CMU's air pollution-spotting Breathe Cam network expands to Mon Valley
Carnegie Mellon University is expanding its network of air pollution monitoring cameras to the Mon Valley.
Cameras monitoring the air around three facilities in U.S. Steel's Mon Valley Works went online Tuesday morning, including ones at the Clairton Coke Works, the Edgar Thomson Plant in Braddock and the Irvin Plant in West Mifflin.
Images from the cameras can be viewed at breatheproject.org .
Tuesday's launch coincides with the United Nations' World Environment Day, according to a news release announcing the new cameras.
The plants were chosen because of reports of unpleasant and peculiar odors in those areas by residents using CMU's SmellPGH app. Both the cameras and the SmellPGH app are projects of the CREATE Lab inside CMU's Robotics Institute and funded by The Heinz Endowments.
“We hope to get a better idea about what is happening by observing three of the valley's largest pollution sources,” said Randy Sargent, who directs Breathe Cam for CREATE Lab.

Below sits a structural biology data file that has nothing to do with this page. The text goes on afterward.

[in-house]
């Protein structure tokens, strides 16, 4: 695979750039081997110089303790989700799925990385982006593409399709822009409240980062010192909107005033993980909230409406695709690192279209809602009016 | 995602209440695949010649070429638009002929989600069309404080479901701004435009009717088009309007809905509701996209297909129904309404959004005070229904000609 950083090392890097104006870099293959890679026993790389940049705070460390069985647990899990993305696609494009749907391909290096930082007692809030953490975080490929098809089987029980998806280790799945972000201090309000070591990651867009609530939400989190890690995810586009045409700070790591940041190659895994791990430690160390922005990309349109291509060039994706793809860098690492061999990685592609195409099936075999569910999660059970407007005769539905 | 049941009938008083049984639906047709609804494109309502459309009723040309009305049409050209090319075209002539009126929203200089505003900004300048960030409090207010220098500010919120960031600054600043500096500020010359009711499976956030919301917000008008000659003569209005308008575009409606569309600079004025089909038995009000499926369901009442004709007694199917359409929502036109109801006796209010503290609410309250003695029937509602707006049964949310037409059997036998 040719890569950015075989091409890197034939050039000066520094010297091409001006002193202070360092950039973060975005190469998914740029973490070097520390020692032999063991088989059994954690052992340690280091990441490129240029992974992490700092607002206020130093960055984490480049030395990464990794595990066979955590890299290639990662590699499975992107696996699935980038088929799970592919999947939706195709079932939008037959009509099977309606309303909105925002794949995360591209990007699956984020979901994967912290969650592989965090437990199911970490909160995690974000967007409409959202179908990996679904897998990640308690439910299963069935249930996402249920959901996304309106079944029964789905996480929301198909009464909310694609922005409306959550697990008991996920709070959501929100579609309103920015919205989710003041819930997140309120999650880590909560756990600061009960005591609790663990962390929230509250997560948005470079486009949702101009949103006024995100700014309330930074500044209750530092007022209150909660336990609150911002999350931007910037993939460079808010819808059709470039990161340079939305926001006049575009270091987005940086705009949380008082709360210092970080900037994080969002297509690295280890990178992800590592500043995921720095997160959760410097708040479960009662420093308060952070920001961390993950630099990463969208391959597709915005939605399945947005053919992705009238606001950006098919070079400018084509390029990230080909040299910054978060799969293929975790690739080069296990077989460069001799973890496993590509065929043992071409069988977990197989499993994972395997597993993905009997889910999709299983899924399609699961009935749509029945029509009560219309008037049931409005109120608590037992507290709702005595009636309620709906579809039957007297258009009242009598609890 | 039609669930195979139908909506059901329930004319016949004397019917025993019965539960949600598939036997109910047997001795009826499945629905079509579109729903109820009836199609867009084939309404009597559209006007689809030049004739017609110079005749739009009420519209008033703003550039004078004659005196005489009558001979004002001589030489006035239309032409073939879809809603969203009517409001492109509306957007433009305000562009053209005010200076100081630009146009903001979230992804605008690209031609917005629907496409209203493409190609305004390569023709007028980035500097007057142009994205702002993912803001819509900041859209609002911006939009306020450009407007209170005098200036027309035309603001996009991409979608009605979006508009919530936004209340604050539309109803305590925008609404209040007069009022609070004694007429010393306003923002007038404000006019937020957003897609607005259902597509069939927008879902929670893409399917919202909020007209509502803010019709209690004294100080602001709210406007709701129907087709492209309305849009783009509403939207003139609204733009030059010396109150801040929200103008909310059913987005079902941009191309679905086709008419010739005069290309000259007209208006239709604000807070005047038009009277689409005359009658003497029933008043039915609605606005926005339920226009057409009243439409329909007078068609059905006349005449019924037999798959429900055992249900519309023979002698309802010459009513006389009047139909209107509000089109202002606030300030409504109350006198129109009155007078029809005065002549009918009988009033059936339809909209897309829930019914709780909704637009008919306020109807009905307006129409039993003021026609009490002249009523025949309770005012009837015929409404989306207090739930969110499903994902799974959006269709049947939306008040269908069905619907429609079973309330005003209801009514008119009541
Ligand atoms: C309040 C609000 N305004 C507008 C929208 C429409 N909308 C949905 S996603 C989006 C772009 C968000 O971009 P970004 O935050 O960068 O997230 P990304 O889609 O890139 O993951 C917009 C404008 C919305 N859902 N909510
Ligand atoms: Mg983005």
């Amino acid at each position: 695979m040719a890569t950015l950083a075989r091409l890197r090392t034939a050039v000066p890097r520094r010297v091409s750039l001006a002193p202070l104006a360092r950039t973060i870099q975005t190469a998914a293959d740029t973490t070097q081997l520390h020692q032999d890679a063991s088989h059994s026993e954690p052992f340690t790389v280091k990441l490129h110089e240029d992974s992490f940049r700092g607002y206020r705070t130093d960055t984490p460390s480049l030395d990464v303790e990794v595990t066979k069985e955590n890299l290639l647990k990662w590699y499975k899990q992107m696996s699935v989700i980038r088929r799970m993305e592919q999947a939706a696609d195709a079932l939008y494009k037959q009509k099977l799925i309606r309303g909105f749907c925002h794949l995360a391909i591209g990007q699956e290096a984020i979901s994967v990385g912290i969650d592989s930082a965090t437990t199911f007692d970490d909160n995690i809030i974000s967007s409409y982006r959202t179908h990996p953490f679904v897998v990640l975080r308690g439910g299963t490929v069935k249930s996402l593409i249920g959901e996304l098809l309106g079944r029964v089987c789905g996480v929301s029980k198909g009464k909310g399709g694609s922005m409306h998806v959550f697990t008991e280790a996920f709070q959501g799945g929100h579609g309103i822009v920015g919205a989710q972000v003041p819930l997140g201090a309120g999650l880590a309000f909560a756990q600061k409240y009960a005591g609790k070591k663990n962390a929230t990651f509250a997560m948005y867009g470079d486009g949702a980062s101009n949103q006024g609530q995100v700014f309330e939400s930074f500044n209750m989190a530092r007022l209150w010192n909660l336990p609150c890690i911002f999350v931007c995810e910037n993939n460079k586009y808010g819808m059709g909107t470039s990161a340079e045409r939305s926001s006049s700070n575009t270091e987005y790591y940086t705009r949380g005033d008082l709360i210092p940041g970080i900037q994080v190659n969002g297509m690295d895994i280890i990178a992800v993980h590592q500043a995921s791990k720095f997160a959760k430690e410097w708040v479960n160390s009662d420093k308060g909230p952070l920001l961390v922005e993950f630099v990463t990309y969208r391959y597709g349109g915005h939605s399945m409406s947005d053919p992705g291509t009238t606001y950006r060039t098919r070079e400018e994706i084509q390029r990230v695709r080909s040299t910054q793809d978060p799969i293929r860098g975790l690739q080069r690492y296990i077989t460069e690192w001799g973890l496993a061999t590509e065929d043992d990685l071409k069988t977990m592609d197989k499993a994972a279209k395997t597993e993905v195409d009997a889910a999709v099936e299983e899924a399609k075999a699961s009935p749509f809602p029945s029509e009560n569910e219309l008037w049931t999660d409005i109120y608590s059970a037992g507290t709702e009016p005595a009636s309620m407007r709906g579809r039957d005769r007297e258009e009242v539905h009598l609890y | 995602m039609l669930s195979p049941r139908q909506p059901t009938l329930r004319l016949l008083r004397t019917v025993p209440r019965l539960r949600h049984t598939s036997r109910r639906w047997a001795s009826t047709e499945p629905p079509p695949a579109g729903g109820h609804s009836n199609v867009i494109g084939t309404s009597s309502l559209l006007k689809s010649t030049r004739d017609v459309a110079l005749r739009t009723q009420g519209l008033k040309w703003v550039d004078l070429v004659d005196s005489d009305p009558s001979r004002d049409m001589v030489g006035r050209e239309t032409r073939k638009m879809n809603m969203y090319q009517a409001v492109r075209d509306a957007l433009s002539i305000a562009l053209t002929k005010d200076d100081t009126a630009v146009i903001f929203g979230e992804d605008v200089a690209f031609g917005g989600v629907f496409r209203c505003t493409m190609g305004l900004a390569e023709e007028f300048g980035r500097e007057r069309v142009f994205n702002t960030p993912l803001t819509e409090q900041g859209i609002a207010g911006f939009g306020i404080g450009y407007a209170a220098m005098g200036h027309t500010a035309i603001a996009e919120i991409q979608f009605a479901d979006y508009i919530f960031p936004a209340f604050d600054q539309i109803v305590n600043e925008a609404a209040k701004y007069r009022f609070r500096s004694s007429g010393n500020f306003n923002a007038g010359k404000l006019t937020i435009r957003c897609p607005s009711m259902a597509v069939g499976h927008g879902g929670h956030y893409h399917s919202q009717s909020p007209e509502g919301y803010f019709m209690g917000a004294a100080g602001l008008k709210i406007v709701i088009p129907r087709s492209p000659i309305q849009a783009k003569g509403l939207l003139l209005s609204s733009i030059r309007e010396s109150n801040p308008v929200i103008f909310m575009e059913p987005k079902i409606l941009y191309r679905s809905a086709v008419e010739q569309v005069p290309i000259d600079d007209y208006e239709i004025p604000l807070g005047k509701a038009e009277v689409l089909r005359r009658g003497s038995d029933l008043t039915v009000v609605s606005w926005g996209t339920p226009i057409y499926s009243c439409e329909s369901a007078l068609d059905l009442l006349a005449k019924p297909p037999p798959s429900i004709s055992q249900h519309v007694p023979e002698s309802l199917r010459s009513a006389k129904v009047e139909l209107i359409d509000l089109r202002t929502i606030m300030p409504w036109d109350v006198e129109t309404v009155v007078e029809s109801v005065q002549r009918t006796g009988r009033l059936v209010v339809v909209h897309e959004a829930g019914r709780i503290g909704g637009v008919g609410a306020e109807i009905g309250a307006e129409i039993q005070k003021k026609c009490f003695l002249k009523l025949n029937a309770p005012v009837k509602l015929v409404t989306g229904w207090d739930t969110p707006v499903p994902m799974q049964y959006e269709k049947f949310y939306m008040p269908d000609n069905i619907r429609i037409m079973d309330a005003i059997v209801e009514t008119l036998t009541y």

The new cameras join CMU's Breathe Cam Network, a series of cameras throughout the Pittsburgh area monitoring air quality since 2014.
The cameras capture panoramic, high-resolution photos that can show smog and other pollutants in the air. The lab already had cameras pointed at Pittsburgh's Downtown and North Shore and at DTE Energy's Shenango Coke Works on Neville Island. DTE closed the coke plant in 2016.
Aaron Aupperlee is a Tribune-Review staff writer. Reach him at firstname.lastname@example.org, 412-336-8448 or via Twitter @tinynotebook.